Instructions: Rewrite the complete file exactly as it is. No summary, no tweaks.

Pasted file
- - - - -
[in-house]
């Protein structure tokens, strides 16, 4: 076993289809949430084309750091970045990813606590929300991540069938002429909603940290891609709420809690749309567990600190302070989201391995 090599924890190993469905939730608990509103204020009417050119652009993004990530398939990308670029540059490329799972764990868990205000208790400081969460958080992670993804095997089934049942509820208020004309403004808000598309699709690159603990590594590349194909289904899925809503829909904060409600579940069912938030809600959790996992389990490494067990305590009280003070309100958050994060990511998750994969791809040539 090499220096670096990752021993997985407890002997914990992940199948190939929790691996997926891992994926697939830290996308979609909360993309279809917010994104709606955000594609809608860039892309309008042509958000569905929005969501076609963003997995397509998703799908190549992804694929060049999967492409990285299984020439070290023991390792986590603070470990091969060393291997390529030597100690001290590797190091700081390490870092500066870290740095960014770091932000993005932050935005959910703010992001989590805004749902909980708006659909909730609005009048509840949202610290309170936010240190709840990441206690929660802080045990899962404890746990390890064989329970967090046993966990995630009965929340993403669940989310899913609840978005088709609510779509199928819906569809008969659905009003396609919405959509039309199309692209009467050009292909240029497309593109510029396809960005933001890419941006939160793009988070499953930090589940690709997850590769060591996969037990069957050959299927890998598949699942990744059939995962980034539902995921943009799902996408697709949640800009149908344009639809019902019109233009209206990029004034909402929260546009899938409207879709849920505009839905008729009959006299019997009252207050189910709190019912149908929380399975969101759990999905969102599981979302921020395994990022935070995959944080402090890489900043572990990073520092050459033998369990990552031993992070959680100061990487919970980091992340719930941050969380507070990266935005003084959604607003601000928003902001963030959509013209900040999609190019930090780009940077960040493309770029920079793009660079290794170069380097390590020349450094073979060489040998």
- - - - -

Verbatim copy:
[in-house]
């Protein structure tokens, strides 16, 4: 076993289809949430084309750091970045990813606590929300991540069938002429909603940290891609709420809690749309567990600190302070989201391995 090599924890190993469905939730608990509103204020009417050119652009993004990530398939990308670029540059490329799972764990868990205000208790400081969460958080992670993804095997089934049942509820208020004309403004808000598309699709690159603990590594590349194909289904899925809503829909904060409600579940069912938030809600959790996992389990490494067990305590009280003070309100958050994060990511998750994969791809040539 090499220096670096990752021993997985407890002997914990992940199948190939929790691996997926891992994926697939830290996308979609909360993309279809917010994104709606955000594609809608860039892309309008042509958000569905929005969501076609963003997995397509998703799908190549992804694929060049999967492409990285299984020439070290023991390792986590603070470990091969060393291997390529030597100690001290590797190091700081390490870092500066870290740095960014770091932000993005932050935005959910703010992001989590805004749902909980708006659909909730609005009048509840949202610290309170936010240190709840990441206690929660802080045990899962404890746990390890064989329970967090046993966990995630009965929340993403669940989310899913609840978005088709609510779509199928819906569809008969659905009003396609919405959509039309199309692209009467050009292909240029497309593109510029396809960005933001890419941006939160793009988070499953930090589940690709997850590769060591996969037990069957050959299927890998598949699942990744059939995962980034539902995921943009799902996408697709949640800009149908344009639809019902019109233009209206990029004034909402929260546009899938409207879709849920505009839905008729009959006299019997009252207050189910709190019912149908929380399975969101759990999905969102599981979302921020395994990022935070995959944080402090890489900043572990990073520092050459033998369990990552031993992070959680100061990487919970980091992340719930941050969380507070990266935005003084959604607003601000928003902001963030959509013209900040999609190019930090780009940077960040493309770029920079793009660079290794170069380097390590020349450094073979060489040998």